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6.23.2005

Tagged: talking cookbooks

I’ve never been much of a joiner, but when it comes to talking cookbooks, no arm-twisting is necessary. And anyway, I’ve been tagged—not once, not twice, but three times—to answer a few questions about my cookbook collection. The peer pressure is overwhelming. Everyone else is doing it, so I will too.

1. Total number of cookbooks I own:
Thirty-five. That actually seems a bit measly, given how much I love the things. I need to improve my average.

2. Last (cook)book(s) I bought:
I was recently in a bookstore that had an extensive used-cookbook section, and for a grand total of sixteen dollars, I walked away with the following three hardcover steals:

Saveur Cooks Authentic American: I’d been wanting this one for a long time. Sister to Saveur Cooks Authentic Italian and Saveur Cooks Authentic French (both of which I’m still lusting after), this big, solid beauty is nothing short of drool-worthy, full of luscious photos and transportive stories, not to mention wonderful-sounding recipes. This is one to sit down and read.

Diana Kennedy's The Tortilla Cookbook: The doyenne of Mexican cooking speaks on the simplest of staples. And dear reader, I love a good tortilla.

Martha Stewart's Menus for Entertaining: Say what you will, but I can’t knock Martha. She may be a bit stiff and stuffy, but she does a damn fine party. I’m especially interested in the menu for her spicy Thai lunch.

[And if I have a say in it, my next acquisitions will be one of Bill Granger’s cookbooks—his recipes feel so clean and inviting—and something Nigella. I find her style a bit heavy on the flirting and finger-licking, but her dishes are straight-up sexy for their honesty and simplicity.]

3. Last (food) book I read:

Ruth Reichl’s Garlic and Sapphires: I was given a proofreader’s copy of this by a friend who’d gotten it from another friend at Penguin, and it was a perfect few-pages-before-bedtime read. Reichl’s prose, as always, is a pleasure; it just feels so effortless. And the recipes are enticing—not simply something to be skimmed over on the way to the next chapter. I have to admit, however, to feeling iffy about her blunt barbs at her New York Times colleagues; on the one hand, I found myself inspired by her courage in “telling it like it is,” and on the other, I also found her unappealingly catty.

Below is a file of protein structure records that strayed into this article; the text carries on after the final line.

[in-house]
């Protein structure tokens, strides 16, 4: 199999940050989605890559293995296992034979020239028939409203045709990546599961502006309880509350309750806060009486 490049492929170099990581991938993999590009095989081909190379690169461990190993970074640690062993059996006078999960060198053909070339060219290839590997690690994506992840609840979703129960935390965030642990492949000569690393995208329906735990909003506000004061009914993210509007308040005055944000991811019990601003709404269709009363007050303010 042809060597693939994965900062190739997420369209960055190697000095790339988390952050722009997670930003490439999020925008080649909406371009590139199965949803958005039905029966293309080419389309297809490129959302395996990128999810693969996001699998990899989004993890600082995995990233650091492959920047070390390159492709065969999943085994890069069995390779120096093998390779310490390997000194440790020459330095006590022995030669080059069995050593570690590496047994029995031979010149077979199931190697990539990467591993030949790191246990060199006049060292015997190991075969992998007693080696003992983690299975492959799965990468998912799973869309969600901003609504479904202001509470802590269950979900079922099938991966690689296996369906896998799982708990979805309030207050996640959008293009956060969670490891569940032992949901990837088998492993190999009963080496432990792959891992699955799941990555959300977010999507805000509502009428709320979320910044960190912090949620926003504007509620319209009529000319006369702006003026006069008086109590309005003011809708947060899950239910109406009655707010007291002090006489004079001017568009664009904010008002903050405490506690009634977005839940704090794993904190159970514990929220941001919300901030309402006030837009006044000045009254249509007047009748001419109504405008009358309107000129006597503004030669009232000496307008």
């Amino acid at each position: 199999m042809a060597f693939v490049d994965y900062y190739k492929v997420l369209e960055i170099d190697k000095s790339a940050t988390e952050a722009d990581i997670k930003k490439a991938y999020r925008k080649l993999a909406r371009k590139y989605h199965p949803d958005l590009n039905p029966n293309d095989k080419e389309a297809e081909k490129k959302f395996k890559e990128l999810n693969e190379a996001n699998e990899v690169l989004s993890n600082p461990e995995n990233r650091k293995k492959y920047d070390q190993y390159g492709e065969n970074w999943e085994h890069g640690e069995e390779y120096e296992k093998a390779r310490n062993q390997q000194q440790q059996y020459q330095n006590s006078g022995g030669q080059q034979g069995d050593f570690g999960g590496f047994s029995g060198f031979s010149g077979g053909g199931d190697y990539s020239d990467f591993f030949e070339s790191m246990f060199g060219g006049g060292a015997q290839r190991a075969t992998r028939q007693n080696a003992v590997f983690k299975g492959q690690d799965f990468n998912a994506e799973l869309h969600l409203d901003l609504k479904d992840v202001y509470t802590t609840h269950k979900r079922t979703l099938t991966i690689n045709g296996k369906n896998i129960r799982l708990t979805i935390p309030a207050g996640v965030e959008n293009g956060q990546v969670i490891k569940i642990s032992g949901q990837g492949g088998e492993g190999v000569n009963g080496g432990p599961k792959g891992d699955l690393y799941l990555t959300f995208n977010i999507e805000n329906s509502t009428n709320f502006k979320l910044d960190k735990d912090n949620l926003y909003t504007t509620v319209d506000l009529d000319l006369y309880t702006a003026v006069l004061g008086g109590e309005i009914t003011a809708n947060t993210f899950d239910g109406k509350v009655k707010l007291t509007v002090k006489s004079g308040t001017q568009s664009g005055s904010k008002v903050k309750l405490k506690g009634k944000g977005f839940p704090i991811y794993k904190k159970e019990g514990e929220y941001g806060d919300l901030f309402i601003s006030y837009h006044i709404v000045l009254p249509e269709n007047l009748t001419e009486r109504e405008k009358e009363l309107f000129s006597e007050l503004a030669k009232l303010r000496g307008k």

4. Five (cook)books that mean a lot to me:

-Julia Child’s The Way to Cook: It should already be clear from the subtitle of this site, but I adore this woman. Not only was she a tremendous cook, but her lust for life was contagious. Plus, the soufflé recipe in this book made me feel like I could conquer the world. [Thanks to Mom and Burg for letting me steal one of their two copies.]

-Alice Waters’s Chez Panisse Vegetables: One of my favorite resource books, conveniently organized by vegetable. True to classic Chez Panisse style, it suggests graceful, simple, seasonal treatments with a French-Italian bent. [Thanks to my half-sister Lisa for putting this, some fresh fava beans, and some fresh shell peas into my hands one summer afternoon.]